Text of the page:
The knitted fabric is initially chemically treated with a wicking agent and heat set. In addition to being hydrophilic, which aids substantially in the penetration of directly applied disperse dyes, the wicking agent used herein produces a secondary benefit of creating some softening in the fabric. Additionally, a hydrophilic softener may be applied to the knitted fabric. Heretofore, softeners have not been used for printed synthetic fabrics because of their hydrophobic characteristics which impede dye fixation, particularly with disperse dyes.
Once chemically treated with the wicking agent (and hydrophilic softener as desired), the treated fabric is ready for the printing process. In the preferred embodiment, rotary screen printing is used, but other printing processes such as immersion and continuous dyeing, flat screen, conventional rollers, or digital could also be used. With the rotary screen printing machine, one or more disperse dyes are used to obtain the desired color pattern. Disperse dyes are a class of water-soluble dyes usually applied from aqueous solutions and known for dyeing synthetic fibers, although only heat transfer printing has yielded satisfactory results. In the present invention, the dyestuffs arc suspended using a commercially available concentrate and applied directly to the fabric by the rotating screens.
Following printing, the printed fabric is subjected to a fixation process using a conventional heat setting machine. The printed fabric is passed through a tenter frame where it is stretched to the desired width with steam and then fixed through propane gas heating at about 350 degrees Fahrenheit for between about 1.5 and 2 minutes. Alternatively, the dye fixation could be accomplished using infrared heating at the same temperature and for the same amount of time.
Once the printed fabric has been heat set, the final product is complete and ready for packaging. It has been found that the combination of disperse dyes and a wicking agent, when applied to a 100 percent knitted polyester fabric, produces unexpected results in the final fabric. That is, the final fabric exhibits both a dry and wet crock of at least 4.0. Additionally, the colorfastness of the finished dyed fabric is excellent, measuring 4 when subjected to the American Association of Textile Chemists and Colorists (AATCC) Test Method 61-1996, “Colorfastness to Laundering, Home and Commercial: Accelerated”, which measures colorfastness on a scale of 1 to 5. The final fabric also has a soft hand. As used herein, “hand” refers to that characteristic widely known in the textile industry as the tactile quality of a fabric; e.g., softness, firmness, elasticity, fineness, resiliency, and other qualities perceived by touch. Thus, the final fabric of the present invention exhibits a soft, as opposed to a rough or stiff, hand.
These and other aspects of the present invention will become apparent to those skilled in the art after a reading of the following description of the preferred embodiment when considered with the drawings.
FIG. 1 is a simplified flow diagram of the process for making the printable knitted fabric of the present invention.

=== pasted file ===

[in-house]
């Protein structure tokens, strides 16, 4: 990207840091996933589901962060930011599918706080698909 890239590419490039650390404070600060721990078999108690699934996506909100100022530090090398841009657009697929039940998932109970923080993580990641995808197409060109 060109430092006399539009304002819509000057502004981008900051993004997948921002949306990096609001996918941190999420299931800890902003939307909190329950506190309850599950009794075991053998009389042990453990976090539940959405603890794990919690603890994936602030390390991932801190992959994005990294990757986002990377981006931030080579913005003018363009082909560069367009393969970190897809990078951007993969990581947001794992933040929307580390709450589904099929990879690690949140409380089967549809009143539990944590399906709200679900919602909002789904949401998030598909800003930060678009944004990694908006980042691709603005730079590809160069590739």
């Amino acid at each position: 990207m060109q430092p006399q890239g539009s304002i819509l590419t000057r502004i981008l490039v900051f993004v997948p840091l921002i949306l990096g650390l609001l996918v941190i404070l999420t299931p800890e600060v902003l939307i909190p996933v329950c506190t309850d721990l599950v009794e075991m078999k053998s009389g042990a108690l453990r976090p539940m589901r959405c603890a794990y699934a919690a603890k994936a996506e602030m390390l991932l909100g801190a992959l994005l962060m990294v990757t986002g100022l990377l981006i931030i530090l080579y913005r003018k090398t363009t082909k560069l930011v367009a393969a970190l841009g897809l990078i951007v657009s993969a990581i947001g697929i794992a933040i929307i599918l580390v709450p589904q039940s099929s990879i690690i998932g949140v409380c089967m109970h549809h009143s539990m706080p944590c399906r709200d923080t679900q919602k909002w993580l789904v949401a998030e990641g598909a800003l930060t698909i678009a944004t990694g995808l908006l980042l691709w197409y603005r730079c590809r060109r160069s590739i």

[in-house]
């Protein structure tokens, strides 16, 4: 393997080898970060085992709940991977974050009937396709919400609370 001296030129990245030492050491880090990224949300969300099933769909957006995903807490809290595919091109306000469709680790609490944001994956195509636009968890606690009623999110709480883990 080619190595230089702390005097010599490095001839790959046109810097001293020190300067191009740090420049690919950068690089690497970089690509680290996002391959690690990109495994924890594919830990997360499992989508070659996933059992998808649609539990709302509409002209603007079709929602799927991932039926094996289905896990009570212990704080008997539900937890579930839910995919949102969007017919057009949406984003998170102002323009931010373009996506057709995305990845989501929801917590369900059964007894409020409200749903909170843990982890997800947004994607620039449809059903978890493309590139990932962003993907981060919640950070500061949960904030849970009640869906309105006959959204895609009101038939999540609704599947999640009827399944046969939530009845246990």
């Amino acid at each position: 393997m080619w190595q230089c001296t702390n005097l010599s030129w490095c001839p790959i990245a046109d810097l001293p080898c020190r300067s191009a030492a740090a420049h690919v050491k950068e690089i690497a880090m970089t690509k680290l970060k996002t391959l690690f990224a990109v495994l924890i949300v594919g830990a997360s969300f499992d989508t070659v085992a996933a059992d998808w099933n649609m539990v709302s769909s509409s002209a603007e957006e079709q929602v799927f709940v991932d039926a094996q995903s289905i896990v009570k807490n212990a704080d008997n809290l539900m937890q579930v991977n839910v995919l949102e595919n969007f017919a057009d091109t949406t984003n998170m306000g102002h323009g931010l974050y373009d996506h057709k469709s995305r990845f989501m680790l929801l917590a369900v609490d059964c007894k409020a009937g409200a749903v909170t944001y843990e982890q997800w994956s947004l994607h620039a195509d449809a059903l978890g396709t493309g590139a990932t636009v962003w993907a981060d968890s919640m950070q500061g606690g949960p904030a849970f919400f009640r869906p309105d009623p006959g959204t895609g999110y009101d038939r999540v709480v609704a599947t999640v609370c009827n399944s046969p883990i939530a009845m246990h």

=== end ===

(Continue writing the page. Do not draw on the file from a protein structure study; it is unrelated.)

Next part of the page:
Referring now to FIG. 1, it will be understood that the illustration is for the purpose of describing a preferred embodiment of the invention and is not intended to limit the invention thereto. FIG. 1 is a simplified flow diagram of the process for making the printed fabric of the present invention.
In the preferred embodiment, a 100 percent polyester fabric is used to formed the final printed fabric. Preferably, yarn counts between 10/1 and 40/1 are used in the knitting process. The yarn may be air jet spun, ring spun, open end spun, or any combination of these. Alternatively, continuous filament yarn constructions may be used. The fabric may also be formed in any knit construction on either single knit or double knit machines. Alternatively, the fabric may be a woven or non-woven construction.
The fabric is chemically finished with a hydrophilic wicking agent to give the finished fabric the ability to disperse or spread moisture. One suitable wicking agent is known as Hydrowick HP®, available from Hydrotex of Raleigh, N.C. It has also been found that this wicking agent imparts some degree of softness to the finished fabric. Because the wicking agent itself is hydrophilic, it conditions the fabric to be substantially more receptive to disperse dyes applied/printed directly to the fabric. When additional softness of hand is desired, a softener is optionally applied to the pre-treated fabric. Heretofore, softeners have not been used in conjunction with printing because they interfere with the dye fixing to the fabric. This is because softeners have conventionally been hydrophobic, which has been an impediment to dye penetration. The newer softeners have hydrophilic qualities that not only produce a soft hand, but also help make the fabric more receptive to disperse dyes applied or printed directly to the fabric. While several hydrophilic softeners are now available, one softener that provides exceptional results is available as C-Soft WS, manufactured by Caldwell Chemicals of Mint Hill, N.C. Depending upon the particular fabric construction, the pre-treated, unprinted fabric is heatset at a temperature of between about 250 and 380 degrees Fahrenheit for about 30 to 60 seconds. The pre-treated fabric is then ready for printing.